On the other hand, is one having the procedure out of a desire to be sexually alluring?  Is one wanting plastic surgery out of inherent vanity?  There are scriptural principles which would speak against that (1 Tim. 2:9-10; 1 Pet. 3:3-4; Matt. 18:6-9), and one would be prudent to heed those principles should they be relevant to one’s reasons for wanting the procedure.

God knows the reasons behind one’s decision to undergo plastic surgery, and many times other people do not know those reasons.  We must not judge according to appearance, but judge with right judgment (John 7:24).  Love would give others the benefit of the doubt rather than make a negative assumption as to why they would do something that may seem on the surface to be questionable (1 Cor. 13:7), and the Bible does condemn being a meddlesome busybody (2 Thess. 3:11; 1 Tim. 5:13; Prov. 26:17).  It would be better for us all to encourage and support each other instead of unrighteously judge or devour each other when we likely do not know the reasons behind the decisions others make.

Why did God tell Mary what to name Jesus?

No specific reason is given in Scripture.  However, it would be good to note that the name “Jesus” literally means “Jehovah is salvation.”  Thus, it is likely God chose the name “Jesus” to give mankind a message as to his Son’s purpose for coming, which was to save mankind.

How do we ask for forgiveness and to forgive someone in our past who has done us so wrong?

It is always good to start with humility.  When asking God to forgive you or help you forgive someone who has wronged you, it always helps to remember that you yourself are far from perfect and you have wronged others just as others have wronged you.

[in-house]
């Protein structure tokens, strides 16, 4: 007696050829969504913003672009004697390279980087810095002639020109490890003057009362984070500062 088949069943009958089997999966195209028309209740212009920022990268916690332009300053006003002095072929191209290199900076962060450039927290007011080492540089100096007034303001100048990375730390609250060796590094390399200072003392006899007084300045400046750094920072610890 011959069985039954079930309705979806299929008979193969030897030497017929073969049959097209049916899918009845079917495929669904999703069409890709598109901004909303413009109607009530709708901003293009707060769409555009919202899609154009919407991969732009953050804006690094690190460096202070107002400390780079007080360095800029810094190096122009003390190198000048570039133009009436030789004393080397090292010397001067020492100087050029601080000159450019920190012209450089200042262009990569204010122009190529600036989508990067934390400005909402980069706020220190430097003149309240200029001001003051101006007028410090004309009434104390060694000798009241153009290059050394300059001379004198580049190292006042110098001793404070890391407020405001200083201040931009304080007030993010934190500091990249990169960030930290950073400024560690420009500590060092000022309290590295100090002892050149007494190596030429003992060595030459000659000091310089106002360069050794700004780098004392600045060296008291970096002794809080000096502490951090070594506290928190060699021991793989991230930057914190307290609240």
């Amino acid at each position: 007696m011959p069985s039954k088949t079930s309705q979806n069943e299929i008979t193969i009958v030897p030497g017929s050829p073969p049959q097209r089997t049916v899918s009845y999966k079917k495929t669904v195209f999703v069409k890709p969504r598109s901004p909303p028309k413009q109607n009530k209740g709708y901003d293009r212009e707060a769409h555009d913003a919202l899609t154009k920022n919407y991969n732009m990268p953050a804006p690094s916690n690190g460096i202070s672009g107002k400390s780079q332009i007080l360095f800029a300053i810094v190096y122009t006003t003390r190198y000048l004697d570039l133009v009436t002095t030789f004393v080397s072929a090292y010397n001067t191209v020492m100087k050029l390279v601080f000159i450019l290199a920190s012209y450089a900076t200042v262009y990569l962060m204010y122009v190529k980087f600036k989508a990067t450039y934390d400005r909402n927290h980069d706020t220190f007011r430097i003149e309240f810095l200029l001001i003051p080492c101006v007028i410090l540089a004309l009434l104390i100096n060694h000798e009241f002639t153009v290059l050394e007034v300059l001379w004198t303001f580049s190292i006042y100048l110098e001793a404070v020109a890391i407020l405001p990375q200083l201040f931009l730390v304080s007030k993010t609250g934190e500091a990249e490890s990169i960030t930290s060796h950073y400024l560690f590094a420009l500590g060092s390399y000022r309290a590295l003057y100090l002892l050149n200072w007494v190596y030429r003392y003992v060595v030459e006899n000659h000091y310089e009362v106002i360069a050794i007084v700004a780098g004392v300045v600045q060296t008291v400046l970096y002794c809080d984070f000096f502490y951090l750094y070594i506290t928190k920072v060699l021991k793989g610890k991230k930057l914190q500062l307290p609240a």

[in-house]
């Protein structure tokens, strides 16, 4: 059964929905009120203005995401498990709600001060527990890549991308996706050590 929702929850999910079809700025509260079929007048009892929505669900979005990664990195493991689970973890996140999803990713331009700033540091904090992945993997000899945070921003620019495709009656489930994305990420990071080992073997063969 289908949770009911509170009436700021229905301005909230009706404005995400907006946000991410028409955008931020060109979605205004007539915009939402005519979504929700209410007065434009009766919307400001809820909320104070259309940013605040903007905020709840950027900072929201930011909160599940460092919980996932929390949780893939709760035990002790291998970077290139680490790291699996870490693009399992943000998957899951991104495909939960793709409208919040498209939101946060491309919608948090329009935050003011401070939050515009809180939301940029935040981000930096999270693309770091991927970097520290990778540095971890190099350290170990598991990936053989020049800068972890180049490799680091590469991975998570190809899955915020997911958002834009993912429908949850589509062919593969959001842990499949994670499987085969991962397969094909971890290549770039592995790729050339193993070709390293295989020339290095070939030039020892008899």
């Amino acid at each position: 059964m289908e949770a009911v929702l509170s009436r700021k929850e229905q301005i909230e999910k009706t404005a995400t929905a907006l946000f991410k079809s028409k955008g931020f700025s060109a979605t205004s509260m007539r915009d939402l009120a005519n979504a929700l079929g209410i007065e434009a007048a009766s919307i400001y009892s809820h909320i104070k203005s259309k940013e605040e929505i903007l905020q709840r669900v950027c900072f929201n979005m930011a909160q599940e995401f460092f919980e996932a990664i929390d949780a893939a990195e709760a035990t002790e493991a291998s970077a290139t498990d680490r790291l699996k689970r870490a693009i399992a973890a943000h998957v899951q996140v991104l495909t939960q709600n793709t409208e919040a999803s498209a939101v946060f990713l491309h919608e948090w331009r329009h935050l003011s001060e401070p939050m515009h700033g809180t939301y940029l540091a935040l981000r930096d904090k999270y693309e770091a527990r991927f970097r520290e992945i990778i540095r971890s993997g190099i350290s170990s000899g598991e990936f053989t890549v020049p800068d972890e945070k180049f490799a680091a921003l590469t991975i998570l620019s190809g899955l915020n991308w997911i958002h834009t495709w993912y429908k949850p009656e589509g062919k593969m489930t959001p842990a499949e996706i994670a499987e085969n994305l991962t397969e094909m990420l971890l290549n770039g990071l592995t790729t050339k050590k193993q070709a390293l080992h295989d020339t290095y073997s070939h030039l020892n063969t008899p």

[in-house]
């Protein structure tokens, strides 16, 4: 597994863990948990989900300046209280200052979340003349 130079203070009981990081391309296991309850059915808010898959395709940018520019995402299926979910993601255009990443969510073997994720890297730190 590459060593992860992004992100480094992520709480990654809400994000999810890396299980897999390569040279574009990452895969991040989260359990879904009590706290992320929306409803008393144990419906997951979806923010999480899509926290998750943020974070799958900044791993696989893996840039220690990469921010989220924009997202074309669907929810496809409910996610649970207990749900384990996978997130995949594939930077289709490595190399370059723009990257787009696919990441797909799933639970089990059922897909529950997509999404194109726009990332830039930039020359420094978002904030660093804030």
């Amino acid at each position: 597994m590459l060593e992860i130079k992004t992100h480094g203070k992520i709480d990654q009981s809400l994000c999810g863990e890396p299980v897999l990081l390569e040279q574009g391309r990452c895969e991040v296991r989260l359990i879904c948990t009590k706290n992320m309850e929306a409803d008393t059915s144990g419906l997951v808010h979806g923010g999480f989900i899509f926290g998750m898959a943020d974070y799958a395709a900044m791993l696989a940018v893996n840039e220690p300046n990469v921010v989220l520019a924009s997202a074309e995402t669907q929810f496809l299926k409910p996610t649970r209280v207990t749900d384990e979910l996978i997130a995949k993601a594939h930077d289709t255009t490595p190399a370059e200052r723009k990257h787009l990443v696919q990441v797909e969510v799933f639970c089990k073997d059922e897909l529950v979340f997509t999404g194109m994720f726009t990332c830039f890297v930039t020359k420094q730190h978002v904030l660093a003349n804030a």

Luke 17:3-4 is also a good passage to keep in mind.  In these verses Jesus commands us to forgive on the condition of repentance.  Even if the wrongs are continually done and yet are still continually accompanied by repentance, forgiveness is required.  This would also mean that forgiveness would not be required if the wrongdoer does not repent.  After all, God himself has never forgiven anyone who has not first repented.

With that said, it must also be pointed out that God shows love and kindness even to those who are unrepentantly evil (Matt. 5:44-45), and we are called to be like him in this way (Matt. 5:46-48).  Thus, one should not think, “Ah, he has wronged me and he has not repented!  That means I don’t have to forgive him!  And THAT means I am allowed to hate him and treat him terribly!”  No, even without forgiveness you are still required to love your enemies, bless them, and be kind to them (Matt. 5:44).  After all, that’s what God did to you when you were still his enemy.  Aren’t you glad he offered you his hand even while you were still in your sins (Rom. 5:6-8)?